NAVIRE was engaged as the corporation’s principal property advisors charged with overseeing the master planning and integrated remediation planning for the high-profile redevelopment of the 8.6ha Macquarie Point urban renewal site that borders the port of Hobart. One of the main challenges of the site is the significant contamination issues due to its previous use for rail freight and road transport operations.
The key objective of this engagement was to assist the corporation get the site market ready for development in the most cost effective and time efficient manner.
The key responsibilities for this project include:
- Working with the corporation’s environmental advisors to understand the contamination landscape and possible remediation methodologies;
- Engaging and managing sub-consultants (architecture, urban design, landscape design, geotechnical);
- Undertaking market analysis to understand beneficial land uses for the site;
- Outline potential delivery options for the corporation and the likely financial return to the corporation to inform land use concepts to provide a foundation for the master plan ;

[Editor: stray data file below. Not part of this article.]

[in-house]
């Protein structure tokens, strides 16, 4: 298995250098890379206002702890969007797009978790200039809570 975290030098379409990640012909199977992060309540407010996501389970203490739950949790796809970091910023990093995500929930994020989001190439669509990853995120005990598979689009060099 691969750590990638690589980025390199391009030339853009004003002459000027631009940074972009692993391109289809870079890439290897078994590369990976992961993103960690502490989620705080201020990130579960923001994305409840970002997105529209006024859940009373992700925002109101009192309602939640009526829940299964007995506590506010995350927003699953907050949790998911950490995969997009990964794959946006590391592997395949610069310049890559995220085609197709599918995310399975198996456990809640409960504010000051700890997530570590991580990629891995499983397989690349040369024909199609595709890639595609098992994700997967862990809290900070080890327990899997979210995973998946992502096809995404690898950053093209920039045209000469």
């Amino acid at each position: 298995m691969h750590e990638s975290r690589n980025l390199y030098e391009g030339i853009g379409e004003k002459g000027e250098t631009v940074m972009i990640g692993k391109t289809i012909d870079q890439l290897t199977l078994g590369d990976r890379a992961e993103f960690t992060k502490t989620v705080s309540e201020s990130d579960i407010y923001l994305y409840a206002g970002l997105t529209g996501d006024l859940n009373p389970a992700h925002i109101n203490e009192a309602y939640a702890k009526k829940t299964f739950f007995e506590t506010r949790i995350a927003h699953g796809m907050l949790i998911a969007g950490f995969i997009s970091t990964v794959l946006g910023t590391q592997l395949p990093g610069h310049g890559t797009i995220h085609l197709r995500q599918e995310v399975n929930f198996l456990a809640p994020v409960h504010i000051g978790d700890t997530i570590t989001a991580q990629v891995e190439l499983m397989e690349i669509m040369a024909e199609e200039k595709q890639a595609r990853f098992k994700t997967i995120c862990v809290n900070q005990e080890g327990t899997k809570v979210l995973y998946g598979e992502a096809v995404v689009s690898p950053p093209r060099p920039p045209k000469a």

- Working with design and infrastructure consultants to formulate master plan options and understand the likely development costs associated with the options;
- Development of the financial model to accompany the master plan options; and
- Engagement with the development community on partnering options with the corporation for the remediation and development of the site.
Where it’s at
The master plan for the site was finalised and launched on June 16, 2015 by the Minister for State Growth. The City of Hobart provided its approval to the necessary Sullivans Cove Planning Scheme (PSA) amendment in October of 2015 and an EOI/RFP process for the first developments on the site was commenced in December 2015 with EOI’s received in March 2016.
Concurrent with the EOI/RFP Process, the Tasmanian Planning Commission undertook its process in relation to the PSA and in November 2016 reached a decision on the PSA regarding third party approvals which effectively made private development on the site commercially unviable.